In a depressed economy paying for birth control isn't always easy.
Contraception costs: most of us have dealt with them at some point. The way it's played out for me is that guys pay for condoms, girls pay for birth control. (Of course, girls should pay for condoms too so you have some on hand when Mr. Responsible forgets to do his part.)
When I entered a committed relationship and stopped using condoms, (one of the many perks of being "taken,") suddenly I was paying all the birth control costs. I can afford the $20 a month (what's one less sushi dinner, right?) but it doesn't seem fair that my lovely BF isn't paying anything at all. I haven't brought this up with him recently (Hi B, are you reading this?) because it's not enough money to squabble over and we're not super precise when it comes to splitting costs. In fact, I know he makes up for it by paying our ever-increasing the gas bill.
But not everyone has a Tango salary to keep them in birth control and boys. In a post on The Daily Bedpost, Dr. Kate writes about a woman who loved the pill she was taking but had to switch because it was too expensive, and her insurance copay was too high – but at least the company paid for some of it. Which brings us to the real question: why, after all these years, do some insurance companies not cover birth control? As Dr Kate writes, "Prevention of mistimed pregnancy is one of the most important parts of a woman's health, for many years of her life." Alas, as we've witnessed, politicians, who have the power to help change these policies, don’t always want to talk about health insurance companies covering Viagra but not birth control.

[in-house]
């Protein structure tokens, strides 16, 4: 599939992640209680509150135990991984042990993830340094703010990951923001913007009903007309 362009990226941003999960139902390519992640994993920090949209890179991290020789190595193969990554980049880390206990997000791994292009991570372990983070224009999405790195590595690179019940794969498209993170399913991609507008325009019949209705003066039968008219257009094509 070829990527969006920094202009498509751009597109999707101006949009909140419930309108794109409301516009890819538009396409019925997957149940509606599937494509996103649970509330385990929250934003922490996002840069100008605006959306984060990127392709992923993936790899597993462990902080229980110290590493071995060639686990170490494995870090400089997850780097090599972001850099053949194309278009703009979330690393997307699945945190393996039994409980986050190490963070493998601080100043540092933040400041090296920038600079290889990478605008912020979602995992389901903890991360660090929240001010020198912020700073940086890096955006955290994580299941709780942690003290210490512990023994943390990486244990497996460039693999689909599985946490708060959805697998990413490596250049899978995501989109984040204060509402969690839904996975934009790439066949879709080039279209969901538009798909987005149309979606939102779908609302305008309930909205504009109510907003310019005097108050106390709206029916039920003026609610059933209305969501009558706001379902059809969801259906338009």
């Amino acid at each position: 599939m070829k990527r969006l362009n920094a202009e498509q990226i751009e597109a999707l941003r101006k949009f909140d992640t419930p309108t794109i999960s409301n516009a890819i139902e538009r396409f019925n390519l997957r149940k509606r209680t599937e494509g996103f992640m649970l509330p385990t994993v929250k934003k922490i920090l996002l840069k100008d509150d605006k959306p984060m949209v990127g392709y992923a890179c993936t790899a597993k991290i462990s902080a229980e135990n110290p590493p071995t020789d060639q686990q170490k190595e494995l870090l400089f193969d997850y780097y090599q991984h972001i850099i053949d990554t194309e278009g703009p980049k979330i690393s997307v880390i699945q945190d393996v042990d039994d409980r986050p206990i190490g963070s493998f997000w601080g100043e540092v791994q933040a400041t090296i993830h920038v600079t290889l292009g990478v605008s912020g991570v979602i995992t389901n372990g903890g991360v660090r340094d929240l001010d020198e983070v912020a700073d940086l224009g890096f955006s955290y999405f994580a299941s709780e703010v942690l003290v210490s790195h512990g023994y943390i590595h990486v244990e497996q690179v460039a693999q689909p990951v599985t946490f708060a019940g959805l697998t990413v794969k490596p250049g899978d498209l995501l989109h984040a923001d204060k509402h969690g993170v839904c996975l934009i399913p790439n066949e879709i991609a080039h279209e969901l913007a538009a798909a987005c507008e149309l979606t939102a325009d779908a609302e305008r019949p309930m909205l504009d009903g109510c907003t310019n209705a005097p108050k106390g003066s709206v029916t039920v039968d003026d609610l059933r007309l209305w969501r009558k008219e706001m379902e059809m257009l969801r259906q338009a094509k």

So I'll continue to pay my $240 a year to keep my womb baby-free, and my man will continue to pay utilities.
Do you foot the birth control bill or do you split the costs with your beau? Does your insurance cover the pill? And has cost affected your birth control practices? Let us know in the comments.